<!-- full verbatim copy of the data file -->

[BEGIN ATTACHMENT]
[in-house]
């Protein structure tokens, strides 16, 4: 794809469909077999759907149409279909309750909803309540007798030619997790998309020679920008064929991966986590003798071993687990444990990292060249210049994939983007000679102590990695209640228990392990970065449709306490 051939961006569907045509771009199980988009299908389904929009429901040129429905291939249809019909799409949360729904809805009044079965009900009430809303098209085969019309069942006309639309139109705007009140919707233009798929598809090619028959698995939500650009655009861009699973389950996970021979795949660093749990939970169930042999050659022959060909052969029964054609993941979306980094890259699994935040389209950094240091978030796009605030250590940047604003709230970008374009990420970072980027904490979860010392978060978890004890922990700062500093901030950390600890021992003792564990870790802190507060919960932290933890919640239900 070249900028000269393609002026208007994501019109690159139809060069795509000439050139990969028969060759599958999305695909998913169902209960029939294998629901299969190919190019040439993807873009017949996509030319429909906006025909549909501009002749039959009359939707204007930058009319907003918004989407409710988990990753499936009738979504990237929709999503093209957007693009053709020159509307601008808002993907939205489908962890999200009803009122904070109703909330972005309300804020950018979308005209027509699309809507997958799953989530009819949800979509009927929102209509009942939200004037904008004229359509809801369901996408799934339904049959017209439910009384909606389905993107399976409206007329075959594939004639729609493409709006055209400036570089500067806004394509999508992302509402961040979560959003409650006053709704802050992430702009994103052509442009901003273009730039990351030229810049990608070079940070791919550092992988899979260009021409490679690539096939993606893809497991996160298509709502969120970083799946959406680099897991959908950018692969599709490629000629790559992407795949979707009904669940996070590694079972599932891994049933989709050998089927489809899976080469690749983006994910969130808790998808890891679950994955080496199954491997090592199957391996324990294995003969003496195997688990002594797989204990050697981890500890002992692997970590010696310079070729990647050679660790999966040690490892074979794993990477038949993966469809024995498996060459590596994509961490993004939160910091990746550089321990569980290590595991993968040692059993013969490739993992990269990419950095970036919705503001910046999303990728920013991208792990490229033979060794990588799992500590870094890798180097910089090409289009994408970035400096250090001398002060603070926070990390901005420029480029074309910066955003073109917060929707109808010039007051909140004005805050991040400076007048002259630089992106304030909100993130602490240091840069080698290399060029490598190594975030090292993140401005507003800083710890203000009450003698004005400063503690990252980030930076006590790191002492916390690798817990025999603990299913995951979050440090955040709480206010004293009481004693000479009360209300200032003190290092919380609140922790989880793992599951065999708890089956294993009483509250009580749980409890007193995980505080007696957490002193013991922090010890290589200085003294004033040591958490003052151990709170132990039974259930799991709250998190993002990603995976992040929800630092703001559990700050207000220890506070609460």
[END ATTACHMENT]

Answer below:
[in-house]
């Protein structure tokens, strides 16, 4: 794809469909077999759907149409279909309750909803309540007798030619997790998309020679920008064929991966986590003798071993687990444990990292060249210049994939983007000679102590990695209640228990392990970065449709306490 051939961006569907045509771009199980988009299908389904929009429901040129429905291939249809019909799409949360729904809805009044079965009900009430809303098209085969019309069942006309639309139109705007009140919707233009798929598809090619028959698995939500650009655009861009699973389950996970021979795949660093749990939970169930042999050659022959060909052969029964054609993941979306980094890259699994935040389209950094240091978030796009605030250590940047604003709230970008374009990420970072980027904490979860010392978060978890004890922990700062500093901030950390600890021992003792564990870790802190507060919960932290933890919640239900 070249900028000269393609002026208007994501019109690159139809060069795509000439050139990969028969060759599958999305695909998913169902209960029939294998629901299969190919190019040439993807873009017949996509030319429909906006025909549909501009002749039959009359939707204007930058009319907003918004989407409710988990990753499936009738979504990237929709999503093209957007693009053709020159509307601008808002993907939205489908962890999200009803009122904070109703909330972005309300804020950018979308005209027509699309809507997958799953989530009819949800979509009927929102209509009942939200004037904008004229359509809801369901996408799934339904049959017209439910009384909606389905993107399976409206007329075959594939004639729609493409709006055209400036570089500067806004394509999508992302509402961040979560959003409650006053709704802050992430702009994103052509442009901003273009730039990351030229810049990608070079940070791919550092992988899979260009021409490679690539096939993606893809497991996160298509709502969120970083799946959406680099897991959908950018692969599709490629000629790559992407795949979707009904669940996070590694079972599932891994049933989709050998089927489809899976080469690749983006994910969130808790998808890891679950994955080496199954491997090592199957391996324990294995003969003496195997688990002594797989204990050697981890500890002992692997970590010696310079070729990647050679660790999966040690490892074979794993990477038949993966469809024995498996060459590596994509961490993004939160910091990746550089321990569980290590595991993968040692059993013969490739993992990269990419950095970036919705503001910046999303990728920013991208792990490229033979060794990588799992500590870094890798180097910089090409289009994408970035400096250090001398002060603070926070990390901005420029480029074309910066955003073109917060929707109808010039007051909140004005805050991040400076007048002259630089992106304030909100993130602490240091840069080698290399060029490598190594975030090292993140401005507003800083710890203000009450003698004005400063503690990252980030930076006590790191002492916390690798817990025999603990299913995951979050440090955040709480206010004293009481004693000479009360209300200032003190290092919380609140922790989880793992599951065999708890089956294993009483509250009580749980409890007193995980505080007696957490002193013991922090010890290589200085003294004033040591958490003052151990709170132990039974259930799991709250998190993002990603995976992040929800630092703001559990700050207000220890506070609460």